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Fantasm Comes Again

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Fantasm Comes Again
Australian film poster
Directed byEric Ram
Screenplay byRobert Derriere
Produced byAntony I. Ginnane
CinematographyVince Monton
Edited byTony Patterson
Music byJohn Mol
Distributed byFilmways Australasian Distributors
Release date
  • 26 December 1977 (1977-12-26)
Running time
94 minutes

Fantasm Comes Again is a 1977 Australian softcore pornographic film. It is the sequel to Fantasm (1976) and was the first feature directed by Colin Eggleston.


Journalist Libbie is taking over the "Dear Collette" sex advice column at her newspaper from veteran reporter Harry, who is retiring. Over the course of one night, Harry talks Libbie through a series of letters from their readers. They include:

  • rape in a drive in theatre
  • teacher-student sex in a gym
  • lesbian seduction in a barn
  • a suburban orgy
  • incest
  • sex in a pool
  • sex in a library
  • oral sex on the road
  • a threesome in an elevator
  • sex between monks and a nun.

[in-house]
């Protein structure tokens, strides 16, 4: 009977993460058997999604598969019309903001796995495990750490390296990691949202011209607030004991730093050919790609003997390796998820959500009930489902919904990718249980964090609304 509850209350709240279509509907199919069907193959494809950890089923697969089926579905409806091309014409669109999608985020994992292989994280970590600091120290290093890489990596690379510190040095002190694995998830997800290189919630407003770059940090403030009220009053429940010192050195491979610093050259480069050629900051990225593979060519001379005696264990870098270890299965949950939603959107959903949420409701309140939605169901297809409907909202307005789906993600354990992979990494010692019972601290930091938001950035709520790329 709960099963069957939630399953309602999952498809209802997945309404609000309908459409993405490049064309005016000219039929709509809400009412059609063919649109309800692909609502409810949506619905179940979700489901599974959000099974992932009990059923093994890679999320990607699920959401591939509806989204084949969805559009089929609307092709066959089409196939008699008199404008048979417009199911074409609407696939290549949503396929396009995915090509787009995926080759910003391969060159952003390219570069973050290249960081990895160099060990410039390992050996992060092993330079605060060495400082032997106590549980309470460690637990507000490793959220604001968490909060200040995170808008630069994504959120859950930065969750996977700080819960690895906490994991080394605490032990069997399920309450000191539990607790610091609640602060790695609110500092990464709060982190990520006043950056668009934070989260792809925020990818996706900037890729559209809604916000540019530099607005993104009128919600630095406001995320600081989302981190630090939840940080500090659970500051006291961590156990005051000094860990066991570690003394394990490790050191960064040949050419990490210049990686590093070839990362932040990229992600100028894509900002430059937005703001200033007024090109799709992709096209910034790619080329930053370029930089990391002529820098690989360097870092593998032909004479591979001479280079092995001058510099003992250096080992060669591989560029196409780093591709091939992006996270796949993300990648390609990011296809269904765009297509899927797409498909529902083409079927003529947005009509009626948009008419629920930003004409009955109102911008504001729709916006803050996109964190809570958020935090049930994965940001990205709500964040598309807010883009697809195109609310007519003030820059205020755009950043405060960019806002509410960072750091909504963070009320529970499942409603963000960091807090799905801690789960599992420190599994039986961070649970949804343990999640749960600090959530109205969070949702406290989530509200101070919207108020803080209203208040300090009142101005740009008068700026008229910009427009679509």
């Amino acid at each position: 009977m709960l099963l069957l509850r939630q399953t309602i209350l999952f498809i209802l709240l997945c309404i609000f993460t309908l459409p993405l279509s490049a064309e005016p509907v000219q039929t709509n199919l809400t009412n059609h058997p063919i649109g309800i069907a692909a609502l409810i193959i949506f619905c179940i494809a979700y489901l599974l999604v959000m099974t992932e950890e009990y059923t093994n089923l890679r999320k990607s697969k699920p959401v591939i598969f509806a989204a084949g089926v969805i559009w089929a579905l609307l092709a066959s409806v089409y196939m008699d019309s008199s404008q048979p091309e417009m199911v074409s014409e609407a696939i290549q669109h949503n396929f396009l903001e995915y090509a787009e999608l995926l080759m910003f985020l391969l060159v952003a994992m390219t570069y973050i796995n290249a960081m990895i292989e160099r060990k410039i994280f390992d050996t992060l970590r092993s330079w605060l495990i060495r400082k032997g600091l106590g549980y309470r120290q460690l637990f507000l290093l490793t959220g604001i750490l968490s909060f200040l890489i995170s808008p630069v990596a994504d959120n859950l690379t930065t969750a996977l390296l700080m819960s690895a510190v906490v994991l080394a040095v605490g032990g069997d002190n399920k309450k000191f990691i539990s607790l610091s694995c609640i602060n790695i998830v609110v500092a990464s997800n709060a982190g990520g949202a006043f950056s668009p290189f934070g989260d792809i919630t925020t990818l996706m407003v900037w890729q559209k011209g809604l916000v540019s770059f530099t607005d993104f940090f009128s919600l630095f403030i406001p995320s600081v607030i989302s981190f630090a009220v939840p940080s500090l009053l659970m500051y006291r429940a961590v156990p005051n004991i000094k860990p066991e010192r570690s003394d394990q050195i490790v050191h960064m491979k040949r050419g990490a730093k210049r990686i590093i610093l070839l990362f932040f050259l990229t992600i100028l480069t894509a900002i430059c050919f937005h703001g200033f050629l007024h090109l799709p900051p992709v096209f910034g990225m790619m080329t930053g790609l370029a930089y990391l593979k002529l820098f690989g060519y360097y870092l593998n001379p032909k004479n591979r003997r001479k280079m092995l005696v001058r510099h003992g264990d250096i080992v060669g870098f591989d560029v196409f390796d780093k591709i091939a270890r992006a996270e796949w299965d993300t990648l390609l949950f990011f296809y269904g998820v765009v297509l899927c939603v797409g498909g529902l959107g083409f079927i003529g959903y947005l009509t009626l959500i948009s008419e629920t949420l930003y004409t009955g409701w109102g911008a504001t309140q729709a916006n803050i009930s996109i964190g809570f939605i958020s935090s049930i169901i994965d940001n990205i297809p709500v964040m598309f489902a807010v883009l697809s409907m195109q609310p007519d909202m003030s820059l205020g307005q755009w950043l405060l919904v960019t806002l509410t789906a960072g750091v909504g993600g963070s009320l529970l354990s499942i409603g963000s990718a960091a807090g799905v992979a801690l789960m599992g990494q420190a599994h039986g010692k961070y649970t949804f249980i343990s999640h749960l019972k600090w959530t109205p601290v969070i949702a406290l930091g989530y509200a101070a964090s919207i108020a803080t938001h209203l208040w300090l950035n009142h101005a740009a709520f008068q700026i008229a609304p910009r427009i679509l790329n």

The linking scenes between the two journalists were shot in Australia, and the sex scenes were filmed over 12 days in Los Angeles by an Australian director and cinematographer, using American porn stars.[1]

The budget was larger on the sequel in an attempt to attract a bigger audience; in contrast with the original, where only one of the ten stories was lip sync and the rest in voice over, all the stories in Fantasm Comes Again had lip sync dialogue. Ginnane later thought this was a mistake as it distracted from what was on screen.


The film sold well around the world but was not as popular as Fantasm at the Australian box office.[1] Ginnane blamed the fact by the time it was released there was a glut of sex films on the market and the delay caused by censorship hold ups. (In 1980 David Stratton called it "the most censored of the new Australian films."[3]) By 1979 the film had not yet broken even but Ginnane was confident that would be the case.[2]

Ginnane later said that he felt Colin Eggleston was just as competent a director as Richard Franklin but thought his sense of humour was different "and perhaps it didn't suit the material as well".[2]


  1. ^ a b c Andrew Pike and Ross Cooper, Australian Film 1900–1977: A Guide to Feature Film Production, Melbourne: Oxford University Press, 1998, 322
  2. ^ a b c Beilby, Peter and Scott Murray, 'Antony I. Ginnane', Cinema Papers, January/February 1979 p176-177
  3. ^ David Stratton, The Last New Wave: The Australian Film Revival, Angus & Robertson, 1980 p250

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